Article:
One of the most fabled classes at MIT is 2.007 (previously known as 2.70) Design & Manufacturing I. In this class the students conceive, design, and create a robot which then competes in a final contest at the end of the semester. The class uses the contest as an excuse for learning all about design and manufacturing.
When I took the class the contest was named Ballcano. The basic point of the contest was to collect balls and deposit them in holes on your side of the table. The balls were being spat out onto the table by an active conveyor system at the rate of roughly 5 balls a second. For more detailed information about the contest you can look at the rules here.
The first thing that I did during the class was think about strategy. I tried to outline every possible robot that could conceivably be built, and I then tried to come up with strategies that could defeat each of those robots. Although there were several people who built robots that I never would have even considered, in general I was able to come up with most of the viable strategies.
There were several realizations that I came to early on:
- A robot which could capture balls from the top of the hill would have a great advantage over robots which were collecting balls at the base of the hill.
- A robot which could deliver balls directly to the holes would score much higher than a robot which had to ferry balls back and forth.
- Speed would be essential in beating other robots to the top of the hill.
- Almost all of the other robots would require precise positioning in order to function correctly.
With these functional requirements in mind I began to doodle out possible design ideas.
Based on the realizations that I had come to earlier, I began to develop certain key strategies.
- Get to the balls at the top of the hill as quickly as possible (along the top of the wall ideally.)
- Drag behind me some sort of ramp/conveyance system to transport the balls back to the 1 pt. hole.
- Try to divert as many balls as possible from the top of the hill towards my side.
- Build a second module which would drive on the ground and mess up my opponent.
These ideas then began to take the shape of a Wall Crawler, a Diverting Arm, a Ball Sock, and Wedge (The Annoyance Bot).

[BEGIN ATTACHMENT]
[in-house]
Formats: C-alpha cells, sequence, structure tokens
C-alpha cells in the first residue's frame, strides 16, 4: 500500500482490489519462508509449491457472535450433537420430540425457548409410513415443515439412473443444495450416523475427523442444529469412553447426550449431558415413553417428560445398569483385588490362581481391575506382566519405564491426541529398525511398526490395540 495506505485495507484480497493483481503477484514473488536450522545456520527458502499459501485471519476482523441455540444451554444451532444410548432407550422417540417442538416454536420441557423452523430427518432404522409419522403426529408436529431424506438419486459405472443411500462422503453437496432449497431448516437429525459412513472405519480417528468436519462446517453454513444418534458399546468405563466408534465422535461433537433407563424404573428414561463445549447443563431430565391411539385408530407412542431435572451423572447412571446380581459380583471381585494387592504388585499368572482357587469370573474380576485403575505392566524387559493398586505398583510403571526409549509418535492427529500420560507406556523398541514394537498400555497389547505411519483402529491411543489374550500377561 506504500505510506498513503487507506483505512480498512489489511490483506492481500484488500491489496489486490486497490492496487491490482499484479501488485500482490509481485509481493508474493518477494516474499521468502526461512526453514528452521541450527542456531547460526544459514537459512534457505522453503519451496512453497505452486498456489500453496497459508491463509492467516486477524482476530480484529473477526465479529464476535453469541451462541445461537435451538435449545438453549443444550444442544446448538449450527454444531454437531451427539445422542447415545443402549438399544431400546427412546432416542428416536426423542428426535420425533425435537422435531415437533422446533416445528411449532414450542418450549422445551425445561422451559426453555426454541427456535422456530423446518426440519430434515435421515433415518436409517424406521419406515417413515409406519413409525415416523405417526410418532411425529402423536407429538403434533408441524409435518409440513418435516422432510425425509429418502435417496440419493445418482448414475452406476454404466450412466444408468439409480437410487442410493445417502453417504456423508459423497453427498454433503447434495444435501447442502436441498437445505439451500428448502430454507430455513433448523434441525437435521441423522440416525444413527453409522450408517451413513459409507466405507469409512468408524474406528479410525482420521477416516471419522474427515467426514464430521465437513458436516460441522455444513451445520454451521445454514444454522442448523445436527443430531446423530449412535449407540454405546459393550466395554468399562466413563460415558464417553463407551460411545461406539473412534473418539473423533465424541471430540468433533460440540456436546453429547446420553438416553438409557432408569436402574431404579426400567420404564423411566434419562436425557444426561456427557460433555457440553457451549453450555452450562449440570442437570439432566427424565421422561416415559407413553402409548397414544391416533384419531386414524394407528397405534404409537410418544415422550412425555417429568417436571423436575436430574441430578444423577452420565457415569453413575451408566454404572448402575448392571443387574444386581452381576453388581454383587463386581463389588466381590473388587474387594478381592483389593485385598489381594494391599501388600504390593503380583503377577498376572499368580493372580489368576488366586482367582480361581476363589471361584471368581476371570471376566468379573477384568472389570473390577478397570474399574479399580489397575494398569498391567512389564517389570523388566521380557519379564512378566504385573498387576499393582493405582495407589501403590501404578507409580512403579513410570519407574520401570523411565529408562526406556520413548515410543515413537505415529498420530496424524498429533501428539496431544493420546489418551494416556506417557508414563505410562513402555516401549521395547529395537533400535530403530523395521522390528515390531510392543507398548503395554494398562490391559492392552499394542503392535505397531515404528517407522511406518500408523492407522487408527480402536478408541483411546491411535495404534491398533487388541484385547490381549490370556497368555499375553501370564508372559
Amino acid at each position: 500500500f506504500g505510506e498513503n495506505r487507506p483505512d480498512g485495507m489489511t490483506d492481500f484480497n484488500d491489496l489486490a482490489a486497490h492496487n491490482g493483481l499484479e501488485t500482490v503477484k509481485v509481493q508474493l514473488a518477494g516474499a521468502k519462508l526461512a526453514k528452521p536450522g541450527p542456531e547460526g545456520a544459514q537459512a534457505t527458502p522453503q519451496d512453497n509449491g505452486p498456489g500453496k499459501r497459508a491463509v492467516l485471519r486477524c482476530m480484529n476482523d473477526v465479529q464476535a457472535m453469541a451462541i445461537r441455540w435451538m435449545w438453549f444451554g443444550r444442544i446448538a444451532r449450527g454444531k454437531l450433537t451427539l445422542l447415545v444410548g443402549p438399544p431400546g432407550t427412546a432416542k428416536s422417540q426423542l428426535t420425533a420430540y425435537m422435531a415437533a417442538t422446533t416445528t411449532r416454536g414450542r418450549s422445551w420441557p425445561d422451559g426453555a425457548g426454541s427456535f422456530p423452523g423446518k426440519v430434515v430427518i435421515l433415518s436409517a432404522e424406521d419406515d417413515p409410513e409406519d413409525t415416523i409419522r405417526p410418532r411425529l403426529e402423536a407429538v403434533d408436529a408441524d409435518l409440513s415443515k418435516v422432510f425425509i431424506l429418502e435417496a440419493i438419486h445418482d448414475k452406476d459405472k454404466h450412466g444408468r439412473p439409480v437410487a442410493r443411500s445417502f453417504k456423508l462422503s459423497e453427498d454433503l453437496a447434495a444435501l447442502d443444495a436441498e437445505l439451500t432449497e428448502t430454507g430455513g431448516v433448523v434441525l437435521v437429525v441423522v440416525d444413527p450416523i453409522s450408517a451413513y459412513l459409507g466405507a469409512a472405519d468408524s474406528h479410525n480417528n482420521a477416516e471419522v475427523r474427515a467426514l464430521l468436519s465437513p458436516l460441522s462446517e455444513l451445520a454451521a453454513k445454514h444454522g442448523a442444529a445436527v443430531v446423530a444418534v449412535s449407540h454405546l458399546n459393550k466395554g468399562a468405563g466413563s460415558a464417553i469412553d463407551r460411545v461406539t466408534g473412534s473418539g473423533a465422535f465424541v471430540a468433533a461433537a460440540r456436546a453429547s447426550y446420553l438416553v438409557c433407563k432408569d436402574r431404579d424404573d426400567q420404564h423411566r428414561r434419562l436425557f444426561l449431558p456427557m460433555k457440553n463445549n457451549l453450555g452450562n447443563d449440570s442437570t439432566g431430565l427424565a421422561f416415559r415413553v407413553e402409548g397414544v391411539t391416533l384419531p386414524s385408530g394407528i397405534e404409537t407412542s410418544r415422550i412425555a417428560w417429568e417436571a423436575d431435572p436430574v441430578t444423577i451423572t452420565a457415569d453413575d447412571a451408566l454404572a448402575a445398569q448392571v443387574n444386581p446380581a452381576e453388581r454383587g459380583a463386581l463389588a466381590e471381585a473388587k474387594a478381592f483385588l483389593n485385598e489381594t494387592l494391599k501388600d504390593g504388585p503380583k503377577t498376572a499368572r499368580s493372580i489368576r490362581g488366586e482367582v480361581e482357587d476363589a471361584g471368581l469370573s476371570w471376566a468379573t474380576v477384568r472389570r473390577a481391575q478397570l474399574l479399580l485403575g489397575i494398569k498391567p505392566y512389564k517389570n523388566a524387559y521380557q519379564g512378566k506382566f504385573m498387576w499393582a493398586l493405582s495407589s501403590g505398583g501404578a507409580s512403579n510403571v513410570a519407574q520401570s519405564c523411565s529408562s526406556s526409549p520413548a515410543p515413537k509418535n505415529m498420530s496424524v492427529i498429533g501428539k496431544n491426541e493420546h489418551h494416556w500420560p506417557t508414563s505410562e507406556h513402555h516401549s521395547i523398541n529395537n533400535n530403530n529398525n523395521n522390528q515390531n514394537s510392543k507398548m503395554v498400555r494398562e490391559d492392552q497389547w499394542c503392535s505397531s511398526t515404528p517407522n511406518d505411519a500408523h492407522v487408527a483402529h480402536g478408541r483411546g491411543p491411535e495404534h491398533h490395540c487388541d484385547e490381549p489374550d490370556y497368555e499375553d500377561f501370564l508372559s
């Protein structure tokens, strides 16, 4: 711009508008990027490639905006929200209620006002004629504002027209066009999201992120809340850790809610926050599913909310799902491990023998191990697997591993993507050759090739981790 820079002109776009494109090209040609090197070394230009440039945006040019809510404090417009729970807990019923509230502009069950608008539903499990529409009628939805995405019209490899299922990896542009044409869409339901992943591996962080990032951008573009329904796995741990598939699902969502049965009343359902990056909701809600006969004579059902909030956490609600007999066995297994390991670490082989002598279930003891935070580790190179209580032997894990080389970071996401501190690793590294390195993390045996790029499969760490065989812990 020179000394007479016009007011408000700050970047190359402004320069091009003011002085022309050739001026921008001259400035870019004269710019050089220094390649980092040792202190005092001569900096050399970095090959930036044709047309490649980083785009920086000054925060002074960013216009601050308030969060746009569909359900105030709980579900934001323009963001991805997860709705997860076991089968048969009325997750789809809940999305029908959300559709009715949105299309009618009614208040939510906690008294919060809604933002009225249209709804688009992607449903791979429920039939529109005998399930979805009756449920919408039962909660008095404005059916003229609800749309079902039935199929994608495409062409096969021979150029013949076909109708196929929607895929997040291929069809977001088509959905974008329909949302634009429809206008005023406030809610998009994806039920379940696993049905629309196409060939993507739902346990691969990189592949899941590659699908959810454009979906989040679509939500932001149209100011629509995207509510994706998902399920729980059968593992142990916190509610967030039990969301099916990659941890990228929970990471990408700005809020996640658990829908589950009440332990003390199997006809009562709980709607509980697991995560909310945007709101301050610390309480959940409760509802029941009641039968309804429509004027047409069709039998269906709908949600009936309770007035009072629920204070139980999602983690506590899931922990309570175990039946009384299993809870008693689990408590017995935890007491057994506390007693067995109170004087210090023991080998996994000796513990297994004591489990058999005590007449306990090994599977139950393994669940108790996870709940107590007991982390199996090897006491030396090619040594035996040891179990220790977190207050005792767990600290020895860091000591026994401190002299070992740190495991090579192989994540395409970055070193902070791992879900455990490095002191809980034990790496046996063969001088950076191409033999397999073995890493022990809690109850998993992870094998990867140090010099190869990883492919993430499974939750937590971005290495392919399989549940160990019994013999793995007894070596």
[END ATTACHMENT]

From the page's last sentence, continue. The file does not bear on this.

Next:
Throughout the design process I had to pay extra special attention to the physics involved with my robot, particularly the Wall Crawler. The torquing moment around the Arm threatened to tear my joint apart, and the torquing moment which the weight of the robot exerted against the wall threatened to pull the Wall Crawler away from the wall and out of position.
After resolving many of the physics issues I was able to begin sketching the designs of the components using actual kit contents, (although I was forced to go back and forth between the design stage and the physics as my robot evolved.)
I made a colelction of isometric sketches for each of the modules that I wanted to build. In addition, I also built numerous cardboard models which helped me to visualize the correct positioning of the modules, (the Wall Crawler and the Arm in particular.)
After determining the correct orientation and positioning for each of the modules I began to create finalized blue prints for each of the parts that I was going to build.
In the pictures below you can see each of the modules that I built for the robot.
- Wall Crawler Module
The Wall Crawler attached itself to the wall using a pair of pneumatic pistons. It rolled along the wall using the power of a Bosch motor attached to one of the kit wheels with a bura rubber surface attached to it, and on the other side of the wall a pair of delrin cylinders rolled along.
- Arm Module
The Arm Module was actuated by a Bosch motor which could be switched to either side of the robot depending on which side of the table I was competing on. The Arm itself was made out of shaped sheet metal with a lexan base.
- Ball Sock
The Ball Sock was made out of stitched cheese cloth with welding rod ribs sewn into it. It attached to the opposite side of the Wall Crawler from the Arm. Balls would travel from the Arm, across the Wall Crawler, and into the Ball Sock.
Wedge (The Annoyance Bot) was actuated by a pair of very heavy, very powerful Ford motors. It's wedge-like shape allowed it to force itself under other robots and either tip them over or pin them up against a wall.
The robot performed exceptionally well during the contest. The Wall Crawler module was able to consistently score 15-25 points per round, and the Wedge module was able to succesfully disable each robot that I went up against. This combination of offensive and defensive strategies proved unstoppable.